DVD Catalyst Newsletter 93 - 02-15-13
Thank you for reading the DVD Catalyst Newsletter.
Like last week, this week was mostly Surface Pro week. Of course there was quite a bit of other things going on, but with the Surface Pro "release" (more of a press release or announcement, rather than an actual release, since the amount of devices actually being available on release day was a bit low) last Saturday, all over the web posts on reviews and user experiences were shared.
Lets get started:
Surface Pro release.
What has to go into history as one of the weakest product releases in history, Microsoft released the Surface Pro last Saturday.
The Surface Pro itself is a great device, but somehow Microsoft came up with the idea to just ship out a few, if any, of them to stores.
The Surface Pro basically sold out before it was actually available. But a lucky few did manage to get one, and from what I have read on the web, it is quite a success.
Even before release, the Surface Pro received a lot of critisism over the available storage space. Windows 8 of course takes up a nice chunk, and the recovery part for it takes a bit as well, but it isn't uncommon, and for some reason it gets overhyped because it is a Microsoft product.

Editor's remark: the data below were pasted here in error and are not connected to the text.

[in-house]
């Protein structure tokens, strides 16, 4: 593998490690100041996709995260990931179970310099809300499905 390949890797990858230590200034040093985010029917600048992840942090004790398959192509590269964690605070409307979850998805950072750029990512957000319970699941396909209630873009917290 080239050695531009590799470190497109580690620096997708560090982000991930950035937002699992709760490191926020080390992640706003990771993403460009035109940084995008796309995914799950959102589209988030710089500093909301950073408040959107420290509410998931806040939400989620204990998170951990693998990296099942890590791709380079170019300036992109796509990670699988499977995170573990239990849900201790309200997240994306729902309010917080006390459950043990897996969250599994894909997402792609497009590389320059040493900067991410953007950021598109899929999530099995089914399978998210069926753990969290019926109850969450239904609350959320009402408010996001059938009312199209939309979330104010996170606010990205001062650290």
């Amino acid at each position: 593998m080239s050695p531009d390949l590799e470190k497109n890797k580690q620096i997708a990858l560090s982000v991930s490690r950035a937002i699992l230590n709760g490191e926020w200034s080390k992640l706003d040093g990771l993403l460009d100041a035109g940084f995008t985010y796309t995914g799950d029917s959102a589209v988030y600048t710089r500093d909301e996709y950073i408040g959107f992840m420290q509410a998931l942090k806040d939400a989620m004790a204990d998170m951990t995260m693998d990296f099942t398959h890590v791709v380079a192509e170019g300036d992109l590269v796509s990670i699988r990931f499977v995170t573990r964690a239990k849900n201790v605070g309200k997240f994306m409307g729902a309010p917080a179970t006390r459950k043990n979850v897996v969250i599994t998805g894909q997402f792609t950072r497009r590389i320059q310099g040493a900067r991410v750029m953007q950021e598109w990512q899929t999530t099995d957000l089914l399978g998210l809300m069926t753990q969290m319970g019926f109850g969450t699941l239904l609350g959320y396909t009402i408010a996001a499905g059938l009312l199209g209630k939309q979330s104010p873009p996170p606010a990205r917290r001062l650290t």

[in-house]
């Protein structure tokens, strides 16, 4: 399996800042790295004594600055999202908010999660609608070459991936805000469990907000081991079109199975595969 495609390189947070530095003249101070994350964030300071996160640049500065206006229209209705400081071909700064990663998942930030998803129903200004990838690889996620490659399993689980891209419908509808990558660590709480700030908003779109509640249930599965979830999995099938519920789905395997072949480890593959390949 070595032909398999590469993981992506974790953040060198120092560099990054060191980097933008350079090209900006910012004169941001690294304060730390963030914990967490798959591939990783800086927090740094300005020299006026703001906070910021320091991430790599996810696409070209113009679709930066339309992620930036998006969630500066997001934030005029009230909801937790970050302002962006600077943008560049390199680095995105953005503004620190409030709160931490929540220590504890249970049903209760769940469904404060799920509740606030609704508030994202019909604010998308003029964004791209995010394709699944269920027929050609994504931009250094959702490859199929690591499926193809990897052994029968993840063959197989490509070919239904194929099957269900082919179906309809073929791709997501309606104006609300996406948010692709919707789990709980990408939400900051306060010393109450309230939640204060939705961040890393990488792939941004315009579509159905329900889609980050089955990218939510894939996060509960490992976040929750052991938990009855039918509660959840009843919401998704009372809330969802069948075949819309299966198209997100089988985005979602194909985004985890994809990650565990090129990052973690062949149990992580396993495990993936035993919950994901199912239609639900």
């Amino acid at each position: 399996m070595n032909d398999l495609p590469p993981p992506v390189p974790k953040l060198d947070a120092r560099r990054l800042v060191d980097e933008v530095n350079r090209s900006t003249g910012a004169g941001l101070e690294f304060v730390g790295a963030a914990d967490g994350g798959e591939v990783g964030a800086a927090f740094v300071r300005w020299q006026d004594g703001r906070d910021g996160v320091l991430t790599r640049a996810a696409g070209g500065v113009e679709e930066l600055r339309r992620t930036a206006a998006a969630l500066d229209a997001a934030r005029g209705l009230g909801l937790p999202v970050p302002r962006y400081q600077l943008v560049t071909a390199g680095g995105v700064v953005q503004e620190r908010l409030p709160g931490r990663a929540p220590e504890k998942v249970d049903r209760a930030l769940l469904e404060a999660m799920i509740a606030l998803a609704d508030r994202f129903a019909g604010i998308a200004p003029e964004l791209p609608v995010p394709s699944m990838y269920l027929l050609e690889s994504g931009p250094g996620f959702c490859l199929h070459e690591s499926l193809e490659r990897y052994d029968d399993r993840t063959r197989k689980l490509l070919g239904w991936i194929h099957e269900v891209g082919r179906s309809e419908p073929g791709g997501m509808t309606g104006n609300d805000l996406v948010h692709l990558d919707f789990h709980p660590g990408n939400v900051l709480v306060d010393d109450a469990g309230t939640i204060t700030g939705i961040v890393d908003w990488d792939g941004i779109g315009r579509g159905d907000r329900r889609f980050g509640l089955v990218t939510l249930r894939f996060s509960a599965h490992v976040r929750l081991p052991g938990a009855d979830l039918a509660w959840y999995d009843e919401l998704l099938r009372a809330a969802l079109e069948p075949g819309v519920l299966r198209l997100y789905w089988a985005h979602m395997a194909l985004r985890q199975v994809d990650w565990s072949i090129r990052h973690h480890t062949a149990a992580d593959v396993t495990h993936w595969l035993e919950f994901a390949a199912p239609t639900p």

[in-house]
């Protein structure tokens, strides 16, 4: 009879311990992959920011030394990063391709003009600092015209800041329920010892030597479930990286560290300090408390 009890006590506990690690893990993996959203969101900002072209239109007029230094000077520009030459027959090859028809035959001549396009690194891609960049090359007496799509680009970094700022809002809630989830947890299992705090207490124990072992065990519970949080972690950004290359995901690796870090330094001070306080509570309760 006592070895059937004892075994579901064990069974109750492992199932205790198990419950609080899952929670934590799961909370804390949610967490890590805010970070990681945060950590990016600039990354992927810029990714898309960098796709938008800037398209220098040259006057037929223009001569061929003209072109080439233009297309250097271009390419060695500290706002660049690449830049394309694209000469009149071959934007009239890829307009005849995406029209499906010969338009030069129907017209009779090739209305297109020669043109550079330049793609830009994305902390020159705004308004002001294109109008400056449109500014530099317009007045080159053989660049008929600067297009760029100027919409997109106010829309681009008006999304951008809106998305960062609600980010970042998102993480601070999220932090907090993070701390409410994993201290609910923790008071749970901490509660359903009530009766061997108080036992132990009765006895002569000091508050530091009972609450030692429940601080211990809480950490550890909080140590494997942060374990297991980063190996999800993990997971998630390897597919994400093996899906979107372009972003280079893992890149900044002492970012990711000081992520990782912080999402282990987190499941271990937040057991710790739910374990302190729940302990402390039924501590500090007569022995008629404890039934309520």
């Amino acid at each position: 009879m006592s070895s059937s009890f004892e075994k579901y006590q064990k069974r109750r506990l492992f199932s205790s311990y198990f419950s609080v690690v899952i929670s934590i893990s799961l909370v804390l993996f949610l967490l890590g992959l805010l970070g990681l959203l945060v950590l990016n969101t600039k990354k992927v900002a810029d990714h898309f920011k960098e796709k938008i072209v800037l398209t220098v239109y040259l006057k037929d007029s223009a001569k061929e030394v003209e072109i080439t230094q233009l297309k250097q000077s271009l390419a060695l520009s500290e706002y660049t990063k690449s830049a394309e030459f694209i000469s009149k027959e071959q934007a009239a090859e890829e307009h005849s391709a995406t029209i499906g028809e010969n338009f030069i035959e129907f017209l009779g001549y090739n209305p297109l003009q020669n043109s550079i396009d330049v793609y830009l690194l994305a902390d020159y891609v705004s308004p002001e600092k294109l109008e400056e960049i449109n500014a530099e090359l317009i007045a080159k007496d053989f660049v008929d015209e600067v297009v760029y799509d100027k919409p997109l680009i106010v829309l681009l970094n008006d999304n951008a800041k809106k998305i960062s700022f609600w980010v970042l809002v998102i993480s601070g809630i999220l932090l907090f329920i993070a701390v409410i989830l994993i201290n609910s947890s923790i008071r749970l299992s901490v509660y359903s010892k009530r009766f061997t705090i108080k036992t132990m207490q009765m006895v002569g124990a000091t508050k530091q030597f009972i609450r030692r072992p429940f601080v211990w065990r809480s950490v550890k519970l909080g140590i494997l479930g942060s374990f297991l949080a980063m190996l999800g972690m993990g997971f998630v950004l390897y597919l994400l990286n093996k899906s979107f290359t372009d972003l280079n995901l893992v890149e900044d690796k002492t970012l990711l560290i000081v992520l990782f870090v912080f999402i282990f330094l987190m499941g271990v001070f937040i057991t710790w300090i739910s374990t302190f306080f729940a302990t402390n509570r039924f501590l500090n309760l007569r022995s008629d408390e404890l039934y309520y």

Yesterday I ran into this:
an article that explains on how Microsoft and Apple use different size-calculations. It goes into detail that if you look at the space on a formatted drive, the same drive, on a Windows and a Mac machine, you will notice that the drive is larger on a Mac. If you ever bought external storage or memorycards, you have likely experienced a discrepancy with what is on the label/box, and what it looks like when you actually use it. For example a 32GB SD Card only has 28GB of space available.
But, Apple made it so that a 1TB drive actually shows up as 1000 GB. If you look at the same drive on a different, non-Mac, computer, the drive shows 70GB less, 930GB.
The article is a bit technical, but in the end, it compares the space available of a 128GB Surface Pro with that of a 128GB Macbook Air, and the difference isn't as big as reviewers make you believe.
For the people who are interested in upgrading the drive to a bigger one, it will be a bit tricky. iFixit did their usual thing on taking it apart, and it didn't look like they were enjoying themselves much :
Apple iWatch Rumors.
With netbooks being nearly extinct, and tablets maturing, this year seems to be the year of the Smart watch.
There are a few (Pebble for example) out there already, but companies like Sony are also getting into the market and this week rumors of Apple working on one started to appear on the web as well.
Apple already had a taste of this with the previous generation of the iPod Nano, but with the latest version of the Nano, they went with a rectangular version, which doesn't work well in a wristband. This decision might have been the first sign that Apple is working on some sort of watch.